Friday, 31 July 2015

Ely and further north

After our relatively easy time in the last 4 days we need to start moving again.  We left Waterbeach at 9:20, descended Bottisham Lock, and cruised on up the Cam and then the Great Ouse for 13.5 miles finishing off yet again out in the wilds, some 3.5 miles north of Ely.  Very good sunny weather for the first time for over a week.

We are next to a railway line that follows the course of the river but are getting very little disturbance from it.   There is nothing to see apart from the river, the embankments, and the occasional passing boat,

Thursday, 30 July 2015

A quiet day in Waterbeach

We havent moved today as we are in no particular hurry.  We have plenty of time to visit the places we want to visit and meet various committed dates during August.  This morning we walked the 2.5 mile round trip to Waterbeach.  It's an interesting "proper" village with many old houses, two pubs, a butchers, a couple of general stores,  a village green and a old church which was heavily though attractively  restored in Victorian times.  Soon after we returned to the boat there was a heavy rain shower justifying our decision to stay.

Wednesday, 29 July 2015

Goodbye Cambridge

A useful 48 hour stay in Cambridge as we were able to get our laundry done and stock up with groceries for the next 5-6 days during which facilities may be limited.  Both nights we ate out, on Monday at the Waterman pub a short walk from our mooring which served excellent well presented food and small brewery beer - well worth a visit.  On Tuesday we went to the Hakka Chinese Restaurant, again not far from the mooring, which provides a wide menu with particular emphasis on seafood.  Again an excellent freshly cooked meal,  some of the best chinese food we have eaten for a long time..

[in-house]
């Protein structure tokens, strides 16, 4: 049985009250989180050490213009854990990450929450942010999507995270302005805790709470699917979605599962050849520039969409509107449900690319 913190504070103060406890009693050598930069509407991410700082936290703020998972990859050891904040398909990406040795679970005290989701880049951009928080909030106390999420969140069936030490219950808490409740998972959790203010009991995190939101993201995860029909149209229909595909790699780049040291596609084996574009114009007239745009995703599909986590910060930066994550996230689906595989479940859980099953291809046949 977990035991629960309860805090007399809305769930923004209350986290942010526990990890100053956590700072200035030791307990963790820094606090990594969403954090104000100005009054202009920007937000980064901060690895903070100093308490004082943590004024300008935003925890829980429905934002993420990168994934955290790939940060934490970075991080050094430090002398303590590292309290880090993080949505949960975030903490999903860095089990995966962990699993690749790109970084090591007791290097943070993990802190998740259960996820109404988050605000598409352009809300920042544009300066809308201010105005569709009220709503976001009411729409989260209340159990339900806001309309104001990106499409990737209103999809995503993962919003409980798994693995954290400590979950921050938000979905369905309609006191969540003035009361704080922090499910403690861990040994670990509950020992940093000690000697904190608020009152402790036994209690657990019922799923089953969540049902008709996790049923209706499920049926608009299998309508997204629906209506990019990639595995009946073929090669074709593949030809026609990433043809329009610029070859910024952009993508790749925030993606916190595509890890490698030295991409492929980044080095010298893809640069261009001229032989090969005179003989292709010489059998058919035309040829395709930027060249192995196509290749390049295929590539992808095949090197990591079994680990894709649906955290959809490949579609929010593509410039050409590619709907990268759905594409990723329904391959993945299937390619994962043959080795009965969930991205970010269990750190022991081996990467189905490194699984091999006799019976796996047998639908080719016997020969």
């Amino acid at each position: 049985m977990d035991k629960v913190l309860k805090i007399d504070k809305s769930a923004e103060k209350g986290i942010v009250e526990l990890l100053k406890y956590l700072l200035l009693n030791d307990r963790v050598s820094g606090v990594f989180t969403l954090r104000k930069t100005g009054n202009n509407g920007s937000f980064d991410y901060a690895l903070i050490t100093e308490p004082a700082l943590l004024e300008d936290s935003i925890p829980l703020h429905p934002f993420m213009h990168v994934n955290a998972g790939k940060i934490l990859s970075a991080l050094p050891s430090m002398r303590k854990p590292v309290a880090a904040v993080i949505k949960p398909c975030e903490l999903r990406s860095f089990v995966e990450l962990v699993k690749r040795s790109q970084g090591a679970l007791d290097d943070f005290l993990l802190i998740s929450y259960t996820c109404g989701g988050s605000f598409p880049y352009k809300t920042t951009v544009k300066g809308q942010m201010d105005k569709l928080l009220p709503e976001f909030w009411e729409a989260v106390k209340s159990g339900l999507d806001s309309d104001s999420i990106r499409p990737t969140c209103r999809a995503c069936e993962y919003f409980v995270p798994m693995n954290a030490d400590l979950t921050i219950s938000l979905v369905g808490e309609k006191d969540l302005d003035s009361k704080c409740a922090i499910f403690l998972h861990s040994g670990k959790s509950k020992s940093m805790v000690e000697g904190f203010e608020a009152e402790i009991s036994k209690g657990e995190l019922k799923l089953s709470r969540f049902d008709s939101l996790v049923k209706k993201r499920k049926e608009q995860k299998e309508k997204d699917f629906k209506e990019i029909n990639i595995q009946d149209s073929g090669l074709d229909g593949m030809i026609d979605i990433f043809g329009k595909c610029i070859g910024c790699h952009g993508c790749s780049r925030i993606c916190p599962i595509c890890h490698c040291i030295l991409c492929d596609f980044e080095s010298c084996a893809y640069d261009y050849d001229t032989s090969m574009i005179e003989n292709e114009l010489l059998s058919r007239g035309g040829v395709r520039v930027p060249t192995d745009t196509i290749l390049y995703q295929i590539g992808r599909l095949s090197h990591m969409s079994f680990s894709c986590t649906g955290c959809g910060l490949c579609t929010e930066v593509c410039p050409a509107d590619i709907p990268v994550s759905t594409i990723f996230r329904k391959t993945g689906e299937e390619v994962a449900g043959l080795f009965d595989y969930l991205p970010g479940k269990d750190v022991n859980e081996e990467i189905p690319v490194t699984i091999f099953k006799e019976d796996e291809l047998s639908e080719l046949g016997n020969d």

Densie moored near Waterbeach out in the fens
After buying our groceries this morning we set off soon after lunch.  First stop was to fill up with water and pump out the waste tank - another precaution against limited facilities.  Then back downstream mooring at Waterbeach near Bottisham Lock.  We are really out in the countryside here surrounded by the flat fens.

Monday, 27 July 2015

Return to Cambridge

Approaching Bottisham Lock where there is a weir, a sluice and a lock (L to R)
Yes, we are back in Cambridge moored in almost exactly the same place where we stopped 2.5 weeks ago.  We left Popes Corner at 9am and made fast progress of 3.5-4 mph despite a fairly strong head wind for much of the 4.5 hour journey.  There were a few spots of rain but nothing to makes us want to stop.

Sunday, 26 July 2015

At the end of the Old West River and it's raining again

On the Old West River
Last night we planned most of the remainder of our stay in the fens.  The next step in our journey is a return to Cambridge for a few days to do the laundry and stock up again with groceries as the subsequent 2 weeks will give only limited opportunities for shopping. However the weather forecast for today was that heavy rain was to be expected by the end of the morning.  So our objective for today was to travel sufficiently far so that we could reach Cambridge tomorrow.

We set off at 8:45 in quite pleasant weather with light grey clouds and a light breeze and continued to make good progress like yesterday  The blanket weed which caused problems last time has disappeared again so we didn't need to stop to clear the prop.  By 10:30 we were passing the moorings at the Lazy Otter pub and the clouds were starting to turn a darker shade of grey. As those that seemed likely to cross our path in the immediate future were less threatening than the rest we decided to carry on to the junction with the Cam at Pope's Corner.  We arrived and moored up just as the rain was starting.  We estimate Cambridge is about 4-5 hours away so we are happy.   Well fairly happy given that the rain continues and the temperature is unseasonably cold.  We may even turn the central heating on for a while.

Saturday, 25 July 2015

Back to Aldreth

Hemingford Grey Church overlooks the river

ST Ives bridge has a very rare medieval bridge chapel
After yesterday's early stop because of heavy rain and the other short journeys we have made recently we needed to travel some distance to fully charge the batteries.  We left at 9am and travelled quickly with the current and mainly with the wind passing through Hemingford Grey, St Ives and and the tidal section at Earith, where we saw the seal in the water, and back onto the Old West River.  Despite the recent heavy rain there was no obvious change in river levels.

Travelling with the current certainly helped our speed compared with a week or so ago.  The section below St Ives in particular was much more enjoyable as we easily doubled the speed.  Even the Old West River wasnt as bad as I painted it last time.